Albanian and Serbian politicians not to further crisis
by Daily Sabah
ISTANBULOct 21, 2014 - 12:00 am GMT+3
by Daily Sabah
Oct 21, 2014 12:00 am
The football match, played last week between Albania and Serbia, was interrupted when a flag depicting the so-called Greater Albania, an area covering all parts of the Balkans where ethnic Albanians live, was flown over the terraces and the pitch by what appeared to be a remote controlled mini drone near the end of the first half. A Serbian player eventually grabbed the flag in the Partizan Stadium, prompting an angry reaction from Albanian players and an unsightly melee ensued. Riot police then moved in when around a dozen fans invaded the pitch and attacked the Albanian players, forcing them to retreat into the tunnel as flares were thrown from the terraces. After a delay of around half an hour, English referee Martin Atkinson abandoned the game, which stood at 0-0. The incident caused unrest as the game between the two countries held against a backdrop of long-running Serbian-Albanian tensions over Kosovo, a majority-Albanian former Serbian province that declared independence in 2008. NATO waged a 78-day air war in 1999 to halt the killing and expulsion of ethnic Albanians in Kosovo by Serbian forces fighting a two-year counter-insurgency war. Serbia does not recognize Kosovo as an independent state.
The tension did not decrease immediately and a melee erupted last week that reintroduced ethnic hatred and violence between Albanians and Serbians. "The crowd of a thousand Serbian fans exploded with hate and threatening screams, such as 'Kill the Albanians,'" said Ditmir Bushati, the Albanian Minister of Foreign Affairs, in a statement issued last week. "That was not all. The Serbian fans located below the VIP gallery where Serbian and Albanian personalities were seated repeated the same vulgar shouts and offensive gestures toward the Albanian guests," he added. The Serbs burnt Albanian flag in Belgrade streets and "Regretfully, we note the hooliganism of the Serbian fans and pathological hatred towards Albanian symbols was once again displayed in Belgrade, in a match that had nothing to do with Albania or Albanians," Albanian Foreign Ministry said in a statement. The ministry called on Serbian authorities to bring the perpetrators to justice and urged the Serbian political class to distance itself from such acts. It said such incidents could have grave consequences for the future stability of the Balkans. Moreover, A mosque in northern Serbia was attacked with Molotov bombs Saturday night.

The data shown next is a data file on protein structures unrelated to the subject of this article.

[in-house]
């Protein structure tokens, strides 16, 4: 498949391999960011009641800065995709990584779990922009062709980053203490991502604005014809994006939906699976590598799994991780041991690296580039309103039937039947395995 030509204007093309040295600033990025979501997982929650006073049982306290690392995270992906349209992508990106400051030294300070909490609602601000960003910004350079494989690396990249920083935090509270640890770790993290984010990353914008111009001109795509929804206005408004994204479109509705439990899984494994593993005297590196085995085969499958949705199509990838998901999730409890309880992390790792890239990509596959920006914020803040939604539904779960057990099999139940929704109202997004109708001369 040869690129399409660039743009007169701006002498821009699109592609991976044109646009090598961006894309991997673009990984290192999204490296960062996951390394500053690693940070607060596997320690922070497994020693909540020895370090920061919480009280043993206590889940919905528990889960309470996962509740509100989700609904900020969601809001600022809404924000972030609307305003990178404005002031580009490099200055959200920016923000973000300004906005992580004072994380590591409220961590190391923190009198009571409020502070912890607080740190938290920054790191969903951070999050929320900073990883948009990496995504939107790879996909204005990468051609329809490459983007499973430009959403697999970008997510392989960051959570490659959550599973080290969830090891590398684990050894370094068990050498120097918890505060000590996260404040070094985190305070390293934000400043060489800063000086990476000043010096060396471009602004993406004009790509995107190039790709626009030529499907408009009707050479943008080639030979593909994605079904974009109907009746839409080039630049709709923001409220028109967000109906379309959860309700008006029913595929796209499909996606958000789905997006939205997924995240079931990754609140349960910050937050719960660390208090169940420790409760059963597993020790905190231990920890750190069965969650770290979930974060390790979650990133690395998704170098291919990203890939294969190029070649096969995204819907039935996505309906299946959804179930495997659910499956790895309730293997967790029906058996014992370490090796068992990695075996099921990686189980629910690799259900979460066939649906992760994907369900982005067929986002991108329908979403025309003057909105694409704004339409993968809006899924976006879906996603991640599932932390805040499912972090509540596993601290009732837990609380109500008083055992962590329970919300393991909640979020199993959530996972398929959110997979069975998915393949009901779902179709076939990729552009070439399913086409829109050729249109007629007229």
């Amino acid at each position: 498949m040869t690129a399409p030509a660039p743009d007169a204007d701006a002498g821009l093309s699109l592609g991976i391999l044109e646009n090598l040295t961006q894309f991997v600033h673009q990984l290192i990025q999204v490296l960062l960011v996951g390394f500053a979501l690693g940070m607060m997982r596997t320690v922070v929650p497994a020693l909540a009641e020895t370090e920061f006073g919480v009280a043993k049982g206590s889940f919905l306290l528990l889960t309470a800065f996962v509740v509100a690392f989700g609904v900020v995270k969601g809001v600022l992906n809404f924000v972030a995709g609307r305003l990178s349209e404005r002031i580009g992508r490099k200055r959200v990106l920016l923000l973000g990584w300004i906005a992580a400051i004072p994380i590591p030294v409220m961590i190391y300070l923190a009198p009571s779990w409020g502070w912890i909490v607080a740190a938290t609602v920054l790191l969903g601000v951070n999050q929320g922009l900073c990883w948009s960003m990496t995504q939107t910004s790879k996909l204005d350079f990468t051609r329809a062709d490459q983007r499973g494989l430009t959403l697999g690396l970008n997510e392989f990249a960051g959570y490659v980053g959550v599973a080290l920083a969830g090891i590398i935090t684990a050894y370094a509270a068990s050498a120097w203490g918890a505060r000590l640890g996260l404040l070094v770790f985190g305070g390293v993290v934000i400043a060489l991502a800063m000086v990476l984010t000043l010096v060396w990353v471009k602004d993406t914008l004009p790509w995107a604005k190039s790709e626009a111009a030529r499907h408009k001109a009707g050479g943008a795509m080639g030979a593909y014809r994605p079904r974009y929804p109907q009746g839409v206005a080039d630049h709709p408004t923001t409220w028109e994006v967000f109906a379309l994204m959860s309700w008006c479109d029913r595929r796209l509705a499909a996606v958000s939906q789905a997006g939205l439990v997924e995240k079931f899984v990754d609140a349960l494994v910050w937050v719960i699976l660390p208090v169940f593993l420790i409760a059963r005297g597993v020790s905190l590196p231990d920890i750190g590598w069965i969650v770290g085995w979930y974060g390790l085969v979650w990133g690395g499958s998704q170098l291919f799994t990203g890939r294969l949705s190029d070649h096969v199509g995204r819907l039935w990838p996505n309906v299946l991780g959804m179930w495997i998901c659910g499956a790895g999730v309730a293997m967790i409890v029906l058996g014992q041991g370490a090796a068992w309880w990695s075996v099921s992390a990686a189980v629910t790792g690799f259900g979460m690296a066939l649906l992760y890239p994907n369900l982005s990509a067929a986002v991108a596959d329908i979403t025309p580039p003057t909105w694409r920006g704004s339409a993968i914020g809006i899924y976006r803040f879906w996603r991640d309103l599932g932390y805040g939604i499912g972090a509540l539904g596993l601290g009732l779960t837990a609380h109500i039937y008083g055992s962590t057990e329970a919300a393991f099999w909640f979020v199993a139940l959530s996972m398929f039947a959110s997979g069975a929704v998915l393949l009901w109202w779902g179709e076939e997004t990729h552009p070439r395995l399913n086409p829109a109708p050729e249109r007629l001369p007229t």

The Islamic Association of Serbia condemned the attack in Vojvodina Province's Subotica city, where Orthodox Christians and Catholic Christians live in peace with Muslims.
Ibazer Yzeiri, head of the Islamic Association Council in Subotica, told Anadolu Agency the entrance of the mosque was attacked with a Molotov bomb. He said the fire was extinguished with the help of their Christian neighbors.
However, both countries' politicians do not want these incidents to grow up due to the countries' relations with European Union that would not be pleased with facing a conflict nearby. Therefore Albanian Prime Minister Edi Rama was scheduled to pay a visit to Belgrade on Oct. 22. According to a statement issued by the Albanian prime minister's office, Rama spoke with Serbian Prime Minister Alexander Vucic on Sunday in which both leaders agreed that violent incidents that accompanied the Serbia-Albania match had been "extremely undesirable."
"The two prime ministers clearly disagreed with what happened in Belgrade, but they agreed they must not and will not lose the opportunity to meet and work together in the interest of regional stability, and open a new chapter in bilateral economic and political relations," the statement said. However, the prime minister postponed his visit to Nov. 10 to wait for the decrease of the tension among the peoples of the two nations.